The goal of this study, which was to identify candidate genes for lung cancer susceptibility on Chromosome 6q, was realized with the identification of RGS17 as a familial lung cancer associated gene. Furthermore, this study demonstrates that RGS17 is commonly overexpressed in lung tumors and that expression of RGS17 induces a proliferative phenotype in lung tumor cells.

Methods

Fine mapping for the 6q linkage

A total of six multigenerational families (with 5 or more affected members) were chosen for fine mapping the 6q linkage. The LOD scores for these families in the initial linkage study at the D6S2436 position are: Family 12 (LOD = 0.83), Family 33 (LOD = 0.94), Family 35 (LOD = 0.871), Family 47 (LOD = 0.678), Family 100 (LOD = 0.24), Family 102 (LOD = 0.6) (12). Twenty six microsatellite markers (including seven from the original linkage study) used for mapping were: D6S2437, D6S1040, D6S262, D6S1038, D6S1272, D6S1009, D6S250, D6S1055, C6S1848, D6S971, G15833, D6S960, D6S495, D6S2442, D6S2436, D6S442, D6S969, D6S1035, D6S955, D6S1008, D6S1277, D6S1273, D6S392, D6S297, D6S1697 and D6S1027. Genotyping was performed as previously described and LOD scores for individual families were estimated with Simwalk2 under the autosomal dominant model as used previously (12). Haplotypes were inferred with Simwalk2 (13, 14) for all genotyped affected members from each of 6 families, with the largest common haplotypes indicated. The haplotype shared by affected members within families varied in length and position.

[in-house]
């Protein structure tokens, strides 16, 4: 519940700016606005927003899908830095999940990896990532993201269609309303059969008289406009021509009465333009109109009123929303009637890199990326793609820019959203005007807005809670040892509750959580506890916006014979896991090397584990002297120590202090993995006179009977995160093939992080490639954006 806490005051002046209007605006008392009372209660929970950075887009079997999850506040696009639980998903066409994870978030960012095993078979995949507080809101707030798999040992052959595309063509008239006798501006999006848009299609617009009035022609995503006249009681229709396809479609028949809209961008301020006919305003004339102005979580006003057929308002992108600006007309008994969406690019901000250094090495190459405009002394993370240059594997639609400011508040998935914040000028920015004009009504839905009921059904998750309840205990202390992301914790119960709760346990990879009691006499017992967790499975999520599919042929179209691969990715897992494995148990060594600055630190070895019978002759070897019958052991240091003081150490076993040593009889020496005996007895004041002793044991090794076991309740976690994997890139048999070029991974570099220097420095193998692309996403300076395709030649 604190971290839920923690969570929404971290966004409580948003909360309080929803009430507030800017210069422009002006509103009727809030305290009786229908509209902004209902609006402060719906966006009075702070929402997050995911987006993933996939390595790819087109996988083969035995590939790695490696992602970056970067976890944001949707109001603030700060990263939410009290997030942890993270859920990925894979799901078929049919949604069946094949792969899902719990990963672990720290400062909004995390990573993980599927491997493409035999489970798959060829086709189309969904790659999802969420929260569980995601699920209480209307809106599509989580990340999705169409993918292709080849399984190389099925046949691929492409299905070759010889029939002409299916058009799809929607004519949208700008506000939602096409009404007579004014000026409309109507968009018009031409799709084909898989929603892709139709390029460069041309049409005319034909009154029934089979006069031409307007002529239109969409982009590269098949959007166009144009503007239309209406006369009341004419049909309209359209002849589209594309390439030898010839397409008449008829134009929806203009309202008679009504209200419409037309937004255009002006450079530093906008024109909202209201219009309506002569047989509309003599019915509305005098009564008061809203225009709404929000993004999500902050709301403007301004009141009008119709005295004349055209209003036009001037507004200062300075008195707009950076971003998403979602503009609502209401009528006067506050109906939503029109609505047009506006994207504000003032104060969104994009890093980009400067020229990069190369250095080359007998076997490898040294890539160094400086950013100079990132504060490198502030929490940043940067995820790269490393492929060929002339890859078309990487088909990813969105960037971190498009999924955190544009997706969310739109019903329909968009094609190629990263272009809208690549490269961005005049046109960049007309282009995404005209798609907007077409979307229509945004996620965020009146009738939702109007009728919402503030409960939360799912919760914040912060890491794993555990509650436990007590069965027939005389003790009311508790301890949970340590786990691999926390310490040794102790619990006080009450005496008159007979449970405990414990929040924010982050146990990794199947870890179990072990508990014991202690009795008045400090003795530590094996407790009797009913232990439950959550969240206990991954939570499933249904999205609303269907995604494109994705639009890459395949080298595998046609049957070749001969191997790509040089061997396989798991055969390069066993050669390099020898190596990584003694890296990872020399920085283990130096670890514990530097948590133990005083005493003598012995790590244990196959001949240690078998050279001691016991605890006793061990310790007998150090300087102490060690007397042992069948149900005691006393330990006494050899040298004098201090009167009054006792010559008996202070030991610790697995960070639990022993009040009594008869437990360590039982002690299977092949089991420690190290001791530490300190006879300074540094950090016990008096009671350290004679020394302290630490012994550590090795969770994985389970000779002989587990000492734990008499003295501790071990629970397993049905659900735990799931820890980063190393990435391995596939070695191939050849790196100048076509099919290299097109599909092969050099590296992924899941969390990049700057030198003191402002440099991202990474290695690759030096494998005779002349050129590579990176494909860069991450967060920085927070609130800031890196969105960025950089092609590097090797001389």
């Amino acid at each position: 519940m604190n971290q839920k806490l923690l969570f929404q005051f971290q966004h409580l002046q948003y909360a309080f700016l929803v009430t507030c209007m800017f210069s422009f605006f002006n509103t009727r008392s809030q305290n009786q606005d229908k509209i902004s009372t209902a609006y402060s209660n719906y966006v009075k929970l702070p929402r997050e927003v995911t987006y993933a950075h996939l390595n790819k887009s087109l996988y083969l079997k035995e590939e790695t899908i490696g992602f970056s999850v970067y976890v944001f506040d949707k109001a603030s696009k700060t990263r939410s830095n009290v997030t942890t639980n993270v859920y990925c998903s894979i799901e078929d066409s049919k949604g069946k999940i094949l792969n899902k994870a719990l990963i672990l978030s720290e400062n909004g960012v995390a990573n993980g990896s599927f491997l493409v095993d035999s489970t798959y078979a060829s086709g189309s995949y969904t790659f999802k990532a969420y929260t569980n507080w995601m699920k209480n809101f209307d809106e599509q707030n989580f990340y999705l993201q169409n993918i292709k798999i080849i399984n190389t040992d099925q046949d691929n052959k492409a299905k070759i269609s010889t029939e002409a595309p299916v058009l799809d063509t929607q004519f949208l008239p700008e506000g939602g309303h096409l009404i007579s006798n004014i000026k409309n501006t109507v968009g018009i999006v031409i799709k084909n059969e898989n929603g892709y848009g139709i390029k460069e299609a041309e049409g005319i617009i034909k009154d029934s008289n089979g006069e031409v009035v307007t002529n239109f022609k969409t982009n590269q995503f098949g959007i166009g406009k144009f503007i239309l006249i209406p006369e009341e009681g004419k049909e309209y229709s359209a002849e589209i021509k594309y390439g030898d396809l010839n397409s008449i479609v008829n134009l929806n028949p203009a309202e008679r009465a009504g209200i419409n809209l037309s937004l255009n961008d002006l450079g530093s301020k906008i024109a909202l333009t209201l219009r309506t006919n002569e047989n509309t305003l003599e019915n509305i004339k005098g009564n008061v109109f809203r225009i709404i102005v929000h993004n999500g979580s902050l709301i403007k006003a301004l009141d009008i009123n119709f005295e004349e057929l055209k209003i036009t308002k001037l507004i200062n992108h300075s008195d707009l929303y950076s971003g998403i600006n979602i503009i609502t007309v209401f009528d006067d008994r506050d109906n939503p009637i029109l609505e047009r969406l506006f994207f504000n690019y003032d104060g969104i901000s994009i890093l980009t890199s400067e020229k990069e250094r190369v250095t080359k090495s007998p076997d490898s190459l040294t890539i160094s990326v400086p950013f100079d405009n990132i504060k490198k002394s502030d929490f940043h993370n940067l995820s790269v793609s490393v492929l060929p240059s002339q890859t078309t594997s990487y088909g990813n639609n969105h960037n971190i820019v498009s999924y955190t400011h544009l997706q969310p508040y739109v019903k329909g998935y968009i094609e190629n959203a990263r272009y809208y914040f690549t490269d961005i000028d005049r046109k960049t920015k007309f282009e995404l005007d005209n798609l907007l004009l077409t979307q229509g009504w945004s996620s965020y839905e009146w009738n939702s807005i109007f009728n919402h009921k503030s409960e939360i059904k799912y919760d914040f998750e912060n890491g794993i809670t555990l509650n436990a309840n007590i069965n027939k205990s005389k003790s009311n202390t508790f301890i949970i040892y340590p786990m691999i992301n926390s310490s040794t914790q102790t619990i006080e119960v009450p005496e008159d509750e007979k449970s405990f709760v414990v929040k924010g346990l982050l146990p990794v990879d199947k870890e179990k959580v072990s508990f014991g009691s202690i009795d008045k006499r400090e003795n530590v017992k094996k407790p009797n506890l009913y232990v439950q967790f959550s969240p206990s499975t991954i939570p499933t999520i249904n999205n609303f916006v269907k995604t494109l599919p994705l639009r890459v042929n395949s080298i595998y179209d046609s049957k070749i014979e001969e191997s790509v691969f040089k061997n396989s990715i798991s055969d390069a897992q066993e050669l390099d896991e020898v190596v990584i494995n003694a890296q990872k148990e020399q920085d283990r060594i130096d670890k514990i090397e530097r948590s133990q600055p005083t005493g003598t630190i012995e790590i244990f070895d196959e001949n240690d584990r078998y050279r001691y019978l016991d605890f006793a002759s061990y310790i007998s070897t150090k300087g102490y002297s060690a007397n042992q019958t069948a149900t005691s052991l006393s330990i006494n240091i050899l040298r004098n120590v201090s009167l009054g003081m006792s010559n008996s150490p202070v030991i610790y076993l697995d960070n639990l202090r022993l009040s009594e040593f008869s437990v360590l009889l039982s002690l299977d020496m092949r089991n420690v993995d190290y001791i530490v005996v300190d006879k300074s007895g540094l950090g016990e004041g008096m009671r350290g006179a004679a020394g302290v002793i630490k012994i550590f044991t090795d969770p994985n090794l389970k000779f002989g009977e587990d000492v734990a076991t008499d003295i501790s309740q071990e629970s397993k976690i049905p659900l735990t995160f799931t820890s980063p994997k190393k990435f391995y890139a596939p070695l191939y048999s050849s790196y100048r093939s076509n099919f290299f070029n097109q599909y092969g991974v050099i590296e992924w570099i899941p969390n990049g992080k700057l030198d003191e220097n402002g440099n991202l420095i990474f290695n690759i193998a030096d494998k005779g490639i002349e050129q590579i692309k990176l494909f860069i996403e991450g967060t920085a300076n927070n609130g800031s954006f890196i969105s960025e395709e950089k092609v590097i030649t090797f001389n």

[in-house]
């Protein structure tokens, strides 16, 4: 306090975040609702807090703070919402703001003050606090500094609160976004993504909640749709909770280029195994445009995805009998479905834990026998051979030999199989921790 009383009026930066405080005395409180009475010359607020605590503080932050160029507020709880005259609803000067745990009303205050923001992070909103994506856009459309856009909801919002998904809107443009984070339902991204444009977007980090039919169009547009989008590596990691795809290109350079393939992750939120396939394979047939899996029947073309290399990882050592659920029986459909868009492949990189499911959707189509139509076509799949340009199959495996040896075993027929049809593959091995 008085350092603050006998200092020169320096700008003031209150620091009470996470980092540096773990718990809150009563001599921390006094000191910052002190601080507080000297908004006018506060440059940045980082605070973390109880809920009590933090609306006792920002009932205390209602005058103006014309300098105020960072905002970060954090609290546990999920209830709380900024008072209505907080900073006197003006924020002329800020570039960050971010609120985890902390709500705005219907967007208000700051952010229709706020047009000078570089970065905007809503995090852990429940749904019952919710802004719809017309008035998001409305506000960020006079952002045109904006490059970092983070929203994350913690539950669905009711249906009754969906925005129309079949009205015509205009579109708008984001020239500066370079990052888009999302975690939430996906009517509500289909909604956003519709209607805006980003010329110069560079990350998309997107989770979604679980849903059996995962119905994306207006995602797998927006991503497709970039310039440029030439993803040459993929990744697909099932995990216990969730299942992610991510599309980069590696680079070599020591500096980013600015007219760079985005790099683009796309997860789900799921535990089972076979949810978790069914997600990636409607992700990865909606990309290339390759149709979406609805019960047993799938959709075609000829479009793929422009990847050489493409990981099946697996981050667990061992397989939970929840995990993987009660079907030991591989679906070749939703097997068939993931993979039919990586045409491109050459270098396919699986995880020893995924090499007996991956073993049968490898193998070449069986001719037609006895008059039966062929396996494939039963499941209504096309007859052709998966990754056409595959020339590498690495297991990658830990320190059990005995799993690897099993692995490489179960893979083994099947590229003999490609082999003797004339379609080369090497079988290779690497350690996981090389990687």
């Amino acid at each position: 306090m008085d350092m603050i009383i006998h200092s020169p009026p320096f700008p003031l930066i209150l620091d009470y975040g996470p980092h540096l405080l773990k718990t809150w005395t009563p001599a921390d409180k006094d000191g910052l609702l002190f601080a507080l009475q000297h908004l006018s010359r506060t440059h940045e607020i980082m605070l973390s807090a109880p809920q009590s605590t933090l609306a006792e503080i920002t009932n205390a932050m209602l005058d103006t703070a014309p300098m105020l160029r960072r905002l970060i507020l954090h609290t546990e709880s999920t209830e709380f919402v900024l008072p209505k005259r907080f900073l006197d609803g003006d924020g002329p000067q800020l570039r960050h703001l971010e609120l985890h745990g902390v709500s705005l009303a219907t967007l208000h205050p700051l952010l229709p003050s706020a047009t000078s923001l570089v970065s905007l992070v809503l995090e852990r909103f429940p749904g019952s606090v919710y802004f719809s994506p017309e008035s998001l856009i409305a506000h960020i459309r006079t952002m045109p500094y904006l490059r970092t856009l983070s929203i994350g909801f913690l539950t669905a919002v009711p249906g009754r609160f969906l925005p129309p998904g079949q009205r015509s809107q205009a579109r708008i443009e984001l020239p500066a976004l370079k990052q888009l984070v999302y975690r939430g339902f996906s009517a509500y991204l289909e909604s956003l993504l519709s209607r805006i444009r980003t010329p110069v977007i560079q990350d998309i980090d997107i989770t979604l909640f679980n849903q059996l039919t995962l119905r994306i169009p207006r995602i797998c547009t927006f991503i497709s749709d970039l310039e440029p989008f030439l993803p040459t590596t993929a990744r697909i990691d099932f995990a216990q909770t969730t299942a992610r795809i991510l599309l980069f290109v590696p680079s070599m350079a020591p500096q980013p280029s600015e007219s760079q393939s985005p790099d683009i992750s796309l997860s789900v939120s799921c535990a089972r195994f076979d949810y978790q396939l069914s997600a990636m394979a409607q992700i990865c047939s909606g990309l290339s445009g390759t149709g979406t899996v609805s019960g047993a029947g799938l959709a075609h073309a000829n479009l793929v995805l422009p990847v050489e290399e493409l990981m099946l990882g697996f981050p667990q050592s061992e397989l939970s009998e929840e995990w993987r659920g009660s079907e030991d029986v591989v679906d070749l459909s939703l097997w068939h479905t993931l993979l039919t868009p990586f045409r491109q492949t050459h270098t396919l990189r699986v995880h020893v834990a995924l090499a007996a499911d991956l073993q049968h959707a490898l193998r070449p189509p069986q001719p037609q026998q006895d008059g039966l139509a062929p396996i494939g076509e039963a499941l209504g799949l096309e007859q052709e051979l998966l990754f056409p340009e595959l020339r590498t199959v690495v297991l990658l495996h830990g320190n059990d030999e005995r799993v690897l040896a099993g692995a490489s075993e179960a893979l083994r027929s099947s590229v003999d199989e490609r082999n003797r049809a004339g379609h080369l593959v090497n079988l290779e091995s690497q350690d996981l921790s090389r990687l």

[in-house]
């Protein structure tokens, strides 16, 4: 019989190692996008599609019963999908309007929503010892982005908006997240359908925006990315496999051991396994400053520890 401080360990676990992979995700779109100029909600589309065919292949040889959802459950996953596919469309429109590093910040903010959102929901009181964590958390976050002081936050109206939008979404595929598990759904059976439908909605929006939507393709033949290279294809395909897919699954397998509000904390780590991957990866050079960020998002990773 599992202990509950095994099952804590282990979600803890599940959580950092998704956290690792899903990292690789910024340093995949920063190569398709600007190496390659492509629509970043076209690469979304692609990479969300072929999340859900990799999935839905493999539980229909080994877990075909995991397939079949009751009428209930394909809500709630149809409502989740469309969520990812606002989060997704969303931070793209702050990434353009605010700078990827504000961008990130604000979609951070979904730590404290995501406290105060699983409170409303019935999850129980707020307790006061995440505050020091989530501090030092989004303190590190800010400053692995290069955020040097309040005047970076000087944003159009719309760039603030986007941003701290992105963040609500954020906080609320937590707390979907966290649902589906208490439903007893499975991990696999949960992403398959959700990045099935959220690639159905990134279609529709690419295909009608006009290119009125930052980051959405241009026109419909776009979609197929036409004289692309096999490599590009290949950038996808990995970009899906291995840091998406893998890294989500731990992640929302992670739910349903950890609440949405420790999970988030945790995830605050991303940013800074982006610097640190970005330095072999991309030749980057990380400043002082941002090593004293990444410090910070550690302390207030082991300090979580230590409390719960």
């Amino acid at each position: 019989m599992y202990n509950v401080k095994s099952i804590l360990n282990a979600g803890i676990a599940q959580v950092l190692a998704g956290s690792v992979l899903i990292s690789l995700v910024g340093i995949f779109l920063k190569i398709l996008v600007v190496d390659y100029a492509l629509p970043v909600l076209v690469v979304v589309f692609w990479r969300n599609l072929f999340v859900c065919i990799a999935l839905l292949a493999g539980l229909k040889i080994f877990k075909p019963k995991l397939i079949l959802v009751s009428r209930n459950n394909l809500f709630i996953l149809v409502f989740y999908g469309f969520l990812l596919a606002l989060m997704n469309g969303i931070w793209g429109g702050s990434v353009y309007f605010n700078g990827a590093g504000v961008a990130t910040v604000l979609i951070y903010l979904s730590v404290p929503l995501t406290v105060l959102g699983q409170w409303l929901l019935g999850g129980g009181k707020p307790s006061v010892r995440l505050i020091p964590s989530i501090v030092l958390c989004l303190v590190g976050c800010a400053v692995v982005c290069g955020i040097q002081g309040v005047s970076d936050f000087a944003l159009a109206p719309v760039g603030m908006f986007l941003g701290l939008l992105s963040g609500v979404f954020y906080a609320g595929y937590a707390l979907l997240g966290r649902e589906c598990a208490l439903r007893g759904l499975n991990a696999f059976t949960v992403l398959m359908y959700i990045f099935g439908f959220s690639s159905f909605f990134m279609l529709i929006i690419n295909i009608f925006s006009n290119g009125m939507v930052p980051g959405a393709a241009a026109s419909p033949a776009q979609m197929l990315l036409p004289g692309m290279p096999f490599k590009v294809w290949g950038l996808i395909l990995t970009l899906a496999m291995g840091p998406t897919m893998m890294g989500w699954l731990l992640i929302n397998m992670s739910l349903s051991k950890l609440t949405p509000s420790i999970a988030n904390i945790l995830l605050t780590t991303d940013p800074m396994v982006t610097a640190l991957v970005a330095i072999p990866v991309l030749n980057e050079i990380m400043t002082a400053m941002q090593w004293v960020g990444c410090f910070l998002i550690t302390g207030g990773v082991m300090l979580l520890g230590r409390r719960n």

Study samples

For high-density SNP association mapping, we used 24 6q-linked cases (from pedigrees with a positive LOD at 155 cM), and 72 unrelated non-cancer controls (both spouses and non-spouses) from the GELCC collection. To ensure genetic independence among subjects, one case was selected from each family, while multiple controls from the same families were allowed as long as they had no blood relationship with any selected cases from the relevant families. In this initial screen, 87.5% and 12.5% of the cases are current/former smokers and nonsmokers, respectively, with an average age of 61.2 (± 11.5). In controls, 67.5% and 29.7% subjects are current/former smokers and nonsmokers, respectively, with an average age of 70.9 (± 12.8).